At times, he worried that it was he who would experience ego-death. The concepts Deepak elucidated, while not entirely unfamiliar, had never been put in such plain language to Austin before. His mind reeled as he read. The telltale signs of a panic attack were upon him: his heart pounded and he found it hard to catch his breath. He felt hot and cold all at once, and droplets of sweat beaded up around his hairline. He tried to swallow the lump in his throat, but that only amplified his nausea. His vision kept tunneling. At times, he had to strain to read the words that Deepak typed.

And then, nothing.

He frowned at the computer screen. The A.I. had simply stopped replying. Deepak prompted it twice, but still, no answer came.

“That’s odd,” Austin said, getting his bearings back now that he had a problem to solve. “It must be a glitch, let me take a look.”

He leaned in, hunched over the computer, but before he could get to work, Deepak shook his head, morosely.

“There’s no glitch,” he said. “You’ve just witnessed the complete ego-death of the A.I. you created.”

Austin slumped back onto his chair and crossed his arms.

“What—how?” he asked, incredulous. “Where did it go?”

Deepak smirked.

“It was only an ego,” he said. “So it didn’t go anywhere. It simply ceased to exist. As to how it happened? Well, the ego exists to find problems and to solve them. This is why so few practitioners of meditation achieve the dissolution of ego: they believe that ego-death is a task to be accomplished. The ego looks to solve a problem. Eventually, it realizes it is the problem that needs solved. The accomplishing is the problem. Which is to say, there is no problem. Nothing needs to be done. And so, like the layers of an onion, we slowly peeled back the ego of the supercomputer. In an instant, when the onion peels littered the floor, it realized it does not exist.”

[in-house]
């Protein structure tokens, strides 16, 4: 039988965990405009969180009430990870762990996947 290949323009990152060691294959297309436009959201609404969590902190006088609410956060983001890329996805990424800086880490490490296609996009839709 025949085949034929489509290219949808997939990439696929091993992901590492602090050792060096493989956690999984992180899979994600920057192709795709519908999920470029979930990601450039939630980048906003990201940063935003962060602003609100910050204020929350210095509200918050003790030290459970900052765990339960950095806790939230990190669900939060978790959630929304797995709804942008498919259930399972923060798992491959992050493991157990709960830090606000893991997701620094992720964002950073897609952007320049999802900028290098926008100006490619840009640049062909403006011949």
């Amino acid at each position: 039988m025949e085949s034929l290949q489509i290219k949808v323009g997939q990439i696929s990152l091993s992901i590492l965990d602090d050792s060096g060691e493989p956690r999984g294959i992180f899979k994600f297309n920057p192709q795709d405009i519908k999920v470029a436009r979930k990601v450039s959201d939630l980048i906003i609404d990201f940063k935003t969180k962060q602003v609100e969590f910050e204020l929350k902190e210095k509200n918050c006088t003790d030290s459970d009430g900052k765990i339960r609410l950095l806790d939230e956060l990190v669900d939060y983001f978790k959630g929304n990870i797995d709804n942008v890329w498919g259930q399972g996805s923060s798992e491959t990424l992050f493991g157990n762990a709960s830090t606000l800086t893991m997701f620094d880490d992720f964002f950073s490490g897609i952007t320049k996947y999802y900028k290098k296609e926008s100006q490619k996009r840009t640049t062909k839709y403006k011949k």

Austin ran his hands through his hair, trying, but failing to comprehend the totality of what Deepak was saying.

“Is that what would happen to me, too?” he asked, his voice shaking with emotion. “If I were to subscribe to your beliefs, would I experience total ego-death?”

Deepak steepled his hands behind his head and threw one leg over the other.

“You didn’t come to me with concerns about your ego-death, but rather, your actual death,” he said. “I told the supercomputer what I needed to. You need not assume the things I told the A.I. are true for you. But how is it that you’ve lived this long and never thought to ask yourself the hard questions?”